The Jeffco commissioners voted 2-1 Tuesday morning against allowing homeowners to rent their homes to vacationers and visitors on a short-term basis.
The board quickly dispatched an issue that has been a hot subject at numerous meetings since September when the planning department first proposed the idea of changing the zoning regulations.
Unlike the county commissioners, the planning commission voted 5-2 in favor of allowing short-term rentals, with conditions, at a meeting Dec. 9.
County Commissioners Kathy Hartman and Faye Griffin voted against the rental proposal, and Kevin McCasky voted for the proposed changes in the zoning regulations that would have let the idea go forward.
Although renting homes for less than 30 days at a time is against Jeffco zoning regulations, dozens of homes in Evergreen and Conifer are being offered through Internet sites such as VRBO.com and Homeaway.com. In December, the planning commission passed a resolution that would have made short-term rentals legal with approval of the Board of Adjustment.
Hartman said she had received about two dozen e-mails and letters from people in the mountain community and she was thinking of them when she made her decision.
“They are telling me they don’t want to be a tourist town like Breckenridge and Vail,” Hartman said.
She noted that planning commissioners representing the mountain community, Shirley Johnson and Richard Olson, also opposed the change, as did ENABLE (Evergreen North Area for a Balanced Land-Use Effort).
“I believe they do compete with B&Bs and hotels,” Hartman said. She didn’t think it was fair to allow an industry to crop up that bears only one-third of the tax burden and competes directly with the lodging industry. She also thought the rules would be impossible to enforce.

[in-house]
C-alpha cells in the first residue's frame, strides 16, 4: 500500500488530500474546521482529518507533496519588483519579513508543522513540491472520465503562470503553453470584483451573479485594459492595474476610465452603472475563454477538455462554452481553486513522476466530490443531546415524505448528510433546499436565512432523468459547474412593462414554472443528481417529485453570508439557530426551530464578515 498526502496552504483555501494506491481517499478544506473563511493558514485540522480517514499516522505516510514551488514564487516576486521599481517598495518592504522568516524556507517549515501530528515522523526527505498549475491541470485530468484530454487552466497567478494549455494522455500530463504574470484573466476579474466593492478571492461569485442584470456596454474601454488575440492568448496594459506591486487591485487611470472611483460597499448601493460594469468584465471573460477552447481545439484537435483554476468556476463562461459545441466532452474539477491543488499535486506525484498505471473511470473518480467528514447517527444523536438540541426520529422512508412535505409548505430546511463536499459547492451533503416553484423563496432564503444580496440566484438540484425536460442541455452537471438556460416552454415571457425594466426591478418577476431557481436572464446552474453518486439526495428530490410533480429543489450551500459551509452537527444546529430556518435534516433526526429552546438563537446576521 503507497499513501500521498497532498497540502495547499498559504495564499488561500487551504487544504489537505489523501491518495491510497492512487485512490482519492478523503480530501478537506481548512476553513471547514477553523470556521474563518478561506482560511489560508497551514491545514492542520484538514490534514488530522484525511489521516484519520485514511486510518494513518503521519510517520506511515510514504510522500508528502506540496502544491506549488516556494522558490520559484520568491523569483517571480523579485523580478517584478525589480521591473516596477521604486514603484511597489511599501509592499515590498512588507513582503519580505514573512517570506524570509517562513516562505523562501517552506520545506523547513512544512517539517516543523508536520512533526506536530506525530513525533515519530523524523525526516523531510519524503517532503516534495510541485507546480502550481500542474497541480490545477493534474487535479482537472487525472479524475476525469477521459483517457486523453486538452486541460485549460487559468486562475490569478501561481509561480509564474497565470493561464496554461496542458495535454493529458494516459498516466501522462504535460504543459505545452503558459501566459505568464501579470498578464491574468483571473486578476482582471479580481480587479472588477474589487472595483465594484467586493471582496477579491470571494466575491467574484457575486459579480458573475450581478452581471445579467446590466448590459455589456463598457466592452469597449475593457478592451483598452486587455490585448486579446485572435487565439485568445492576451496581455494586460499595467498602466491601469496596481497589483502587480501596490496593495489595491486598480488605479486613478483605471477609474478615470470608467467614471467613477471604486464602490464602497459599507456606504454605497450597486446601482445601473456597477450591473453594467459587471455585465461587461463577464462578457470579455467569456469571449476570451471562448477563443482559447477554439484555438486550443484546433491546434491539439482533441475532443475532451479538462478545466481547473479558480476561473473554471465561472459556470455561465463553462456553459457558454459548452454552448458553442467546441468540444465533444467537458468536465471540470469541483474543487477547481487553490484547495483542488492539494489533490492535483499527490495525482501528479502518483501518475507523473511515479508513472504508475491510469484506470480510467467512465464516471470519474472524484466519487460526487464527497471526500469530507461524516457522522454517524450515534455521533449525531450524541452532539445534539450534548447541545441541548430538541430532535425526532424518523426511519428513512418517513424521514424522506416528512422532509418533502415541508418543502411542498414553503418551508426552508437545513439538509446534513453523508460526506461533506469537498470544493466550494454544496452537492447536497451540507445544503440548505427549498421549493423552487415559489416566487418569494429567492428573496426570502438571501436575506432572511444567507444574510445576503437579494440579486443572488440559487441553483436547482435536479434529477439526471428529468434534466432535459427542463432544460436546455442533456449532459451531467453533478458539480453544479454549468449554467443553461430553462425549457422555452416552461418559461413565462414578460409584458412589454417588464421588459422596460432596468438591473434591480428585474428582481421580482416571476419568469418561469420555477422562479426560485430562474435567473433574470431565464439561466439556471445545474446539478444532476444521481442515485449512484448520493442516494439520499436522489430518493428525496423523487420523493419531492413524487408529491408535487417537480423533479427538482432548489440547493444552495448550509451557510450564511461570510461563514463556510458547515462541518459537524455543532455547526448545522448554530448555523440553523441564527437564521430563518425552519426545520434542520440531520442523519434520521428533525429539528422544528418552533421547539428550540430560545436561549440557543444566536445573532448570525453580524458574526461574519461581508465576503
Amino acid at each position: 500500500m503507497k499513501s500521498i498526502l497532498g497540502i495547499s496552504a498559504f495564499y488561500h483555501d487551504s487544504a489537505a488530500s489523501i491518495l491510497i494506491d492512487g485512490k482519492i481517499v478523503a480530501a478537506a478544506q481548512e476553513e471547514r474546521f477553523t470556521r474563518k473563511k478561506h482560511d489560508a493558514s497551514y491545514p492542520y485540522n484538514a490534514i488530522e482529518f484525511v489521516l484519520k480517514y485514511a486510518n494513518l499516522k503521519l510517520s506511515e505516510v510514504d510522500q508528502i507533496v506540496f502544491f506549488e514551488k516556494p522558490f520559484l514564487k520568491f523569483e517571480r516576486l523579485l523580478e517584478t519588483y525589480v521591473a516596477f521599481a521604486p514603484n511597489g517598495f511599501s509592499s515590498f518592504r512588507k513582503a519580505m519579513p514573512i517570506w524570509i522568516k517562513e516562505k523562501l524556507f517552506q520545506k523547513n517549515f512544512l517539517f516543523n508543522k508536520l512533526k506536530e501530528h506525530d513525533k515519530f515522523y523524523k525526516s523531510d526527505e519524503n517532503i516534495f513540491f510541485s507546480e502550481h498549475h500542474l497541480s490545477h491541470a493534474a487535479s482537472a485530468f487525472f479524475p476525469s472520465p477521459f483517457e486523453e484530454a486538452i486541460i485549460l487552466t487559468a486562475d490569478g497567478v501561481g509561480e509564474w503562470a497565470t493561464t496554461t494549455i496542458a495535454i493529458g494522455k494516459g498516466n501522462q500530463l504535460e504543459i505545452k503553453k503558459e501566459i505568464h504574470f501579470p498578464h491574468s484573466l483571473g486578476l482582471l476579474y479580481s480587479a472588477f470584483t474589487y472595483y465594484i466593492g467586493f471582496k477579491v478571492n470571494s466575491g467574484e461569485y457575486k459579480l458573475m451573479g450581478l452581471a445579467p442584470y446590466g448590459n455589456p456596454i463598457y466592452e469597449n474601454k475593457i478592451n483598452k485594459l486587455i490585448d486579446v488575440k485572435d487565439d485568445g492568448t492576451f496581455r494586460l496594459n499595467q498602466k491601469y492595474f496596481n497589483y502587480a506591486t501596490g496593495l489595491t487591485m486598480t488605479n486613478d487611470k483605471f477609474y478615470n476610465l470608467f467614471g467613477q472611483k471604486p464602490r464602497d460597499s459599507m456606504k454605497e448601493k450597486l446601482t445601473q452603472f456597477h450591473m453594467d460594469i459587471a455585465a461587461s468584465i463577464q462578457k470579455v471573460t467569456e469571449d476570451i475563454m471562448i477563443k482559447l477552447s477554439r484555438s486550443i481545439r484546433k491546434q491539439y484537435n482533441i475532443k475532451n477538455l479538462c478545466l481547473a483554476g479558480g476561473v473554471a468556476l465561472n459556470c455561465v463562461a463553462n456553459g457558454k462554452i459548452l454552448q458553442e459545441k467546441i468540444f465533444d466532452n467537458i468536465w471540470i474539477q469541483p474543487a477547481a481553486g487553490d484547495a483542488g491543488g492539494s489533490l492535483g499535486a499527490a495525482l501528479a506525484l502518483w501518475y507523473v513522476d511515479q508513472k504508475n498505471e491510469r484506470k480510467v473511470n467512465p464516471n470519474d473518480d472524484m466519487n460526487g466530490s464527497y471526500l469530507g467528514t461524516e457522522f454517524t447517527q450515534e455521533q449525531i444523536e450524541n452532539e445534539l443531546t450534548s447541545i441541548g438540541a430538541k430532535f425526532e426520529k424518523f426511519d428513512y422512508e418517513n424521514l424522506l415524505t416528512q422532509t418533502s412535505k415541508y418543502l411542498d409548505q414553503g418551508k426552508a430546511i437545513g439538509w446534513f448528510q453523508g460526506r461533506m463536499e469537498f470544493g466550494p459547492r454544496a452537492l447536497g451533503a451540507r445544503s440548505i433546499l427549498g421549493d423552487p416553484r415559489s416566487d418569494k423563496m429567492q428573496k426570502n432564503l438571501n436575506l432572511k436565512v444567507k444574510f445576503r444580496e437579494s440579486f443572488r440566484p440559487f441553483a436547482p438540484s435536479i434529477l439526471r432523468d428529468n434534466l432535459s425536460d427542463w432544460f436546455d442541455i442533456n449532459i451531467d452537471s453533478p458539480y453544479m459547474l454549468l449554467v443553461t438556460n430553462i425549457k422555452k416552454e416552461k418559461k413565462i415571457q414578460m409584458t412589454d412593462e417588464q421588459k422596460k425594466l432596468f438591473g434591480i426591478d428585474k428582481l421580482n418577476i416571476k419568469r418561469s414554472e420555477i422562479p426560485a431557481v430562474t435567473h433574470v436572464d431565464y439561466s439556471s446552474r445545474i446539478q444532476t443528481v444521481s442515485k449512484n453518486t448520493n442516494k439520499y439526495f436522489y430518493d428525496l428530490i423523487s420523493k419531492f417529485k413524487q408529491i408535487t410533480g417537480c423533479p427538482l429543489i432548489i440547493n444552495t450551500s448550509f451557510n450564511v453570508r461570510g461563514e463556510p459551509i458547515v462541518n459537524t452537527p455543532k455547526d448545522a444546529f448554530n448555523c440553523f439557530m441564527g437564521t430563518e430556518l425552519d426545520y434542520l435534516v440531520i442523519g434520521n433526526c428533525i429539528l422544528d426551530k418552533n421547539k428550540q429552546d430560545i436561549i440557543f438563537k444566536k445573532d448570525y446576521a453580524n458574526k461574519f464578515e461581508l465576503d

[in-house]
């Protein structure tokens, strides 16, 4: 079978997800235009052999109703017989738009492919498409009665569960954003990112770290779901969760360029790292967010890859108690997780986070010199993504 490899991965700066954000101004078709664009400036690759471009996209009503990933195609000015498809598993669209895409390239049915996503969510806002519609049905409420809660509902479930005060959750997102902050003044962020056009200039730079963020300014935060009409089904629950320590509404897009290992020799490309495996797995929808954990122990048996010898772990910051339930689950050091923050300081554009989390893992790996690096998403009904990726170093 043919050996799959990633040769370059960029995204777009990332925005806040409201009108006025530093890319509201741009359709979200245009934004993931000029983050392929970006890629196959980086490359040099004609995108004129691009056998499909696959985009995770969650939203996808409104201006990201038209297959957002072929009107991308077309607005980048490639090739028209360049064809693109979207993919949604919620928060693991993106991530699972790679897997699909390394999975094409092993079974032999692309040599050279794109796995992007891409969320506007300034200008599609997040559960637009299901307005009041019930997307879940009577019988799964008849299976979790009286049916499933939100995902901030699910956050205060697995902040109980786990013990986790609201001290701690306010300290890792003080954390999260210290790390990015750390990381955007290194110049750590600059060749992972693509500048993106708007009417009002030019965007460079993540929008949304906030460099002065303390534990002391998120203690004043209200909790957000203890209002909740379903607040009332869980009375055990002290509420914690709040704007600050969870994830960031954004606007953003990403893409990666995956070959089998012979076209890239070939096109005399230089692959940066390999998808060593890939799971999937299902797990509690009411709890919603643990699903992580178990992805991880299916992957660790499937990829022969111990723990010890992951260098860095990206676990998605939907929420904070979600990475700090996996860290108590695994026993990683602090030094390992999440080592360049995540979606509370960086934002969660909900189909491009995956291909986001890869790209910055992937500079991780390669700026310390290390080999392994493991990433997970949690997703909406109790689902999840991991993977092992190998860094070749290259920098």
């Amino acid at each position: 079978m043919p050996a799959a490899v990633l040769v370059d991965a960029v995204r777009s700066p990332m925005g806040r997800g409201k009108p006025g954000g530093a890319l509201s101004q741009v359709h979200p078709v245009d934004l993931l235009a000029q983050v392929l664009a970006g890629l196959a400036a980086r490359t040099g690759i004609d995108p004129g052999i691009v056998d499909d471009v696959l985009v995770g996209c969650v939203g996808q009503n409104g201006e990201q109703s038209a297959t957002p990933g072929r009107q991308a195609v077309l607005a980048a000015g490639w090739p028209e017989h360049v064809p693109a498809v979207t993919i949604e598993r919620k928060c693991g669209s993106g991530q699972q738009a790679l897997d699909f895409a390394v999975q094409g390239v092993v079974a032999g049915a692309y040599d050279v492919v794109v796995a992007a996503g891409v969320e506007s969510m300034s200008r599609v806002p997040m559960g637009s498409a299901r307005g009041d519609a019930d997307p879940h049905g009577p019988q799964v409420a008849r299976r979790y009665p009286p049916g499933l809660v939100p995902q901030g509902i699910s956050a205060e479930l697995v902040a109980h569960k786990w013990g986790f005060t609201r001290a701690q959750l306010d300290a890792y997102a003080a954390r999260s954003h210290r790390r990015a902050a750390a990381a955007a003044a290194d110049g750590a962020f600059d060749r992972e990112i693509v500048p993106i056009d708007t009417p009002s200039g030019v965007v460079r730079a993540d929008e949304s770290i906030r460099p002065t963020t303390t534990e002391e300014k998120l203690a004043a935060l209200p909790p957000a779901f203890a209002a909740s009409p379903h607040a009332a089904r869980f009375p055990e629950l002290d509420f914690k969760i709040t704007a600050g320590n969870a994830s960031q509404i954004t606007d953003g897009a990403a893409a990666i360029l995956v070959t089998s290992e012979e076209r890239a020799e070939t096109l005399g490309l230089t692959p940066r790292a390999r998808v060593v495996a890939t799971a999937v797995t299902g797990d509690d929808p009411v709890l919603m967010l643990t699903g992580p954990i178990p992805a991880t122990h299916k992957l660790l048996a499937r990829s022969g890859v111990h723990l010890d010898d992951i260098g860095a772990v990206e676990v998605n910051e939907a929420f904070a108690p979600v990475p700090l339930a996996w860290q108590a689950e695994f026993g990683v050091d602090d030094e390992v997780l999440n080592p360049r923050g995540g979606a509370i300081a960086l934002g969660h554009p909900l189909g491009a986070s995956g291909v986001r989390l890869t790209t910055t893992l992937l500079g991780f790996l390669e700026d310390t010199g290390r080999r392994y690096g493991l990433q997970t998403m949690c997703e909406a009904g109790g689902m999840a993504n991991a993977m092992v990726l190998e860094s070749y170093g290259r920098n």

The decision came after an orderly hour-long public hearing in which 18 people testified, including 11 who were opposed to short-term rentals and seven who were in favor of them.
“I am thrilled,” said Donna Harm, who lives in Evergreen across from a home being used as a short-term rental.
“I am relieved,” said Gail Riley, who is co-owner of Highland Haven Creekside Inn Bed and Breakfast. “I am concerned about my business but more concerned about my industry.
“We aren’t just for couples. We love families, and we take pets,” Riley said in response to claims the hospitality industry isn’t as friendly to families.
Riley testified that she employs 10 to 15 people and has been losing money to the short-term rental industry.
“We comply with every rule and regulation. If you want to be soft-hearted, you should be soft-hearted to our industry,” Riley said.
Other speakers voiced opposition to rentals over safety, parking, loose pets and enforcement issues.
Char Price, who is unemployed and would like to rent out half of her home for income, said she had more trouble with people who rented for a year at a time than people who came for the weekend. “I feel I should be able to do that as a Jeffco resident and prevent such issues as unruly tenants and not be taken to court.”
Evergreen resident Ross Grimes said people with short-term rentals are from out of state and don’t understand the concerns of the neighbors.
“It’s taking from the standard of living that Evergreen offers and those of us who made Evergreen what it is,” Grimes said. “It’s just a crime. These people are violators and want to retrospectively change the rules.”